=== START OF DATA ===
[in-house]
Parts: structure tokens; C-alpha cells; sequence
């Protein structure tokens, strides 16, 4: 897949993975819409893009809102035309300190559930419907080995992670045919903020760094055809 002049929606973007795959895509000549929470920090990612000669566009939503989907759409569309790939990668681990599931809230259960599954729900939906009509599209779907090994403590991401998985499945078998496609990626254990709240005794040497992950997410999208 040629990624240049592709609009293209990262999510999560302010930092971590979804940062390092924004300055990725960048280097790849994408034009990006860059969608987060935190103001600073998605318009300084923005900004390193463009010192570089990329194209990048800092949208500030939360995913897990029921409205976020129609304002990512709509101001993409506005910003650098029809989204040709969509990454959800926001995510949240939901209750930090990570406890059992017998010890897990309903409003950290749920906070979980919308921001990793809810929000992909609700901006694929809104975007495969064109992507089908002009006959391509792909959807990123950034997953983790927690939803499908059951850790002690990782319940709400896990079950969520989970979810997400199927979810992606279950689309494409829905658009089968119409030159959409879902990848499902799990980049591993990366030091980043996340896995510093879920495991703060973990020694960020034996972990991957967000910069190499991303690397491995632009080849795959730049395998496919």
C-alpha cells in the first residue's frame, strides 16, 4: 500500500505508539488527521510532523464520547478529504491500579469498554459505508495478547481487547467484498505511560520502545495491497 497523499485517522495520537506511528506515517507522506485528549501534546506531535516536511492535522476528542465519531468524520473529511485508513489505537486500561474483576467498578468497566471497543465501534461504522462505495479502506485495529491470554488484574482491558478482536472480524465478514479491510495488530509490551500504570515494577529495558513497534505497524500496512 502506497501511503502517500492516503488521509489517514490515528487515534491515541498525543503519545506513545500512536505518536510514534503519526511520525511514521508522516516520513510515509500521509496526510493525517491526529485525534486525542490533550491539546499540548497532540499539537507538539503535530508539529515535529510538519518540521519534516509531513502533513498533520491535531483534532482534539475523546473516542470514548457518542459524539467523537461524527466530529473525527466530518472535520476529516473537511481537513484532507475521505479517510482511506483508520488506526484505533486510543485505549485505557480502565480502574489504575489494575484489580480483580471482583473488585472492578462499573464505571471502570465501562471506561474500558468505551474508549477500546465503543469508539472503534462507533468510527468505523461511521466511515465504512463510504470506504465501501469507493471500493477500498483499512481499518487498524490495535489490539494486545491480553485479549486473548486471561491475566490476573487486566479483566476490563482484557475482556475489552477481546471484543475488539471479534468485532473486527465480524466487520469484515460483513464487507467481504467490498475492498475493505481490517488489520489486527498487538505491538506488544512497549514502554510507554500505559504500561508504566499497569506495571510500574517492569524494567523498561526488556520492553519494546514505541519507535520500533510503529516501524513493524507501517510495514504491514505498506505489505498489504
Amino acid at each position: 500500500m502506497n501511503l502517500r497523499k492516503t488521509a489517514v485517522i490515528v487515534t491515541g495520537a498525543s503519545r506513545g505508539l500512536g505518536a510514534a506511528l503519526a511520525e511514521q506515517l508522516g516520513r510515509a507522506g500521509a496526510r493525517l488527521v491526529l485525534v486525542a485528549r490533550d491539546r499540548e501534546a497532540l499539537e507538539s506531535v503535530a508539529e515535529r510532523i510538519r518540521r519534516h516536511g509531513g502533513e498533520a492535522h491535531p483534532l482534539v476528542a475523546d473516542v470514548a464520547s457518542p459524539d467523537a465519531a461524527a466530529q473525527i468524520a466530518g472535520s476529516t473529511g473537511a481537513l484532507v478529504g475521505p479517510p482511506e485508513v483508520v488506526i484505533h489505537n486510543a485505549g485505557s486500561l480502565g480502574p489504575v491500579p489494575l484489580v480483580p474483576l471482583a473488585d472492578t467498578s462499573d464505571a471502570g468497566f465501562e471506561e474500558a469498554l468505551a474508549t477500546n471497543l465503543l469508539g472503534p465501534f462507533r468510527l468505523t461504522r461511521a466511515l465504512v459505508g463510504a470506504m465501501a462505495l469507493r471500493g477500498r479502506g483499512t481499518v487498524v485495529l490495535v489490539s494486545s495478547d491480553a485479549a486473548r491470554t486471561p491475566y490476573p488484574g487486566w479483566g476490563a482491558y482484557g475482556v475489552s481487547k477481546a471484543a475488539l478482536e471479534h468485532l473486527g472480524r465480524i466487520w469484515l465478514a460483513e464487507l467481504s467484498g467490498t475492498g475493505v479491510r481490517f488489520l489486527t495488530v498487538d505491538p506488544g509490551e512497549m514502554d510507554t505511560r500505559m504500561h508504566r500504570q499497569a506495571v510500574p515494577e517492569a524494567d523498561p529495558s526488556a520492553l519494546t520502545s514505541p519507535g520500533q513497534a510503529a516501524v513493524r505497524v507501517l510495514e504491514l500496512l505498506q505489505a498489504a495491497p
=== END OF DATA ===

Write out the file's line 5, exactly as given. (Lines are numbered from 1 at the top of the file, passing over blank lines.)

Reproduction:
Amino acid at each position: 500500500m502506497n501511503l502517500r497523499k492516503t488521509a489517514v485517522i490515528v487515534t491515541g495520537a498525543s503519545r506513545g505508539l500512536g505518536a510514534a506511528l503519526a511520525e511514521q506515517l508522516g516520513r510515509a507522506g500521509a496526510r493525517l488527521v491526529l485525534v486525542a485528549r490533550d491539546r499540548e501534546a497532540l499539537e507538539s506531535v503535530a508539529e515535529r510532523i510538519r518540521r519534516h516536511g509531513g502533513e498533520a492535522h491535531p483534532l482534539v476528542a475523546d473516542v470514548a464520547s457518542p459524539d467523537a465519531a461524527a466530529q473525527i468524520a466530518g472535520s476529516t473529511g473537511a481537513l484532507v478529504g475521505p479517510p482511506e485508513v483508520v488506526i484505533h489505537n486510543a485505549g485505557s486500561l480502565g480502574p489504575v491500579p489494575l484489580v480483580p474483576l471482583a473488585d472492578t467498578s462499573d464505571a471502570g468497566f465501562e471506561e474500558a469498554l468505551a474508549t477500546n471497543l465503543l469508539g472503534p465501534f462507533r468510527l468505523t461504522r461511521a466511515l465504512v459505508g463510504a470506504m465501501a462505495l469507493r471500493g477500498r479502506g483499512t481499518v487498524v485495529l490495535v489490539s494486545s495478547d491480553a485479549a486473548r491470554t486471561p491475566y490476573p488484574g487486566w479483566g476490563a482491558y482484557g475482556v475489552s481487547k477481546a471484543a475488539l478482536e471479534h468485532l473486527g472480524r465480524i466487520w469484515l465478514a460483513e464487507l467481504s467484498g467490498t475492498g475493505v479491510r481490517f488489520l489486527t495488530v498487538d505491538p506488544g509490551e512497549m514502554d510507554t505511560r500505559m504500561h508504566r500504570q499497569a506495571v510500574p515494577e517492569a524494567d523498561p529495558s526488556a520492553l519494546t520502545s514505541p519507535g520500533q513497534a510503529a516501524v513493524r505497524v507501517l510495514e504491514l500496512l505498506q505489505a498489504a495491497p